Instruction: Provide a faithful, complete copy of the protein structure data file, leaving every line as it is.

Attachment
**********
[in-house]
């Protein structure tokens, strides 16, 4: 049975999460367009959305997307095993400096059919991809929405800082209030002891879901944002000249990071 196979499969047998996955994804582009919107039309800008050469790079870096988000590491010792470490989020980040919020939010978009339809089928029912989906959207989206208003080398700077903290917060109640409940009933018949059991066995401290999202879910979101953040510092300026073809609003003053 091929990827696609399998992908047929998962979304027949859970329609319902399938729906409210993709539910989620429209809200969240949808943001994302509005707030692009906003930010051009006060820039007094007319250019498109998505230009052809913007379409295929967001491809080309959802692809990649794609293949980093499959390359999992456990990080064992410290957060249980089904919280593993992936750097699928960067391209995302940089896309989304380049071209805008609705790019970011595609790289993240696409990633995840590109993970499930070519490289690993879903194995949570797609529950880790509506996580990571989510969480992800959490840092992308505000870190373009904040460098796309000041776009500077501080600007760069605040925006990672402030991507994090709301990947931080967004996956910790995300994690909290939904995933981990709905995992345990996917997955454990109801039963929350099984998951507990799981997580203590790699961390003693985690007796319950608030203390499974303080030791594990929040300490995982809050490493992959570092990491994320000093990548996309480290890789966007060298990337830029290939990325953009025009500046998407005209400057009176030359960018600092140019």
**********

[in-house]
């Protein structure tokens, strides 16, 4: 049975999460367009959305997307095993400096059919991809929405800082209030002891879901944002000249990071 196979499969047998996955994804582009919107039309800008050469790079870096988000590491010792470490989020980040919020939010978009339809089928029912989906959207989206208003080398700077903290917060109640409940009933018949059991066995401290999202879910979101953040510092300026073809609003003053 091929990827696609399998992908047929998962979304027949859970329609319902399938729906409210993709539910989620429209809200969240949808943001994302509005707030692009906003930010051009006060820039007094007319250019498109998505230009052809913007379409295929967001491809080309959802692809990649794609293949980093499959390359999992456990990080064992410290957060249980089904919280593993992936750097699928960067391209995302940089896309989304380049071209805008609705790019970011595609790289993240696409990633995840590109993970499930070519490289690993879903194995949570797609529950880790509506996580990571989510969480992800959490840092992308505000870190373009904040460098796309000041776009500077501080600007760069605040925006990672402030991507994090709301990947931080967004996956910790995300994690909290939904995933981990709905995992345990996917997955454990109801039963929350099984998951507990799981997580203590790699961390003693985690007796319950608030203390499974303080030791594990929040300490995982809050490493992959570092990491994320000093990548996309480290890789966007060298990337830029290939990325953009025009500046998407005209400057009176030359960018600092140019």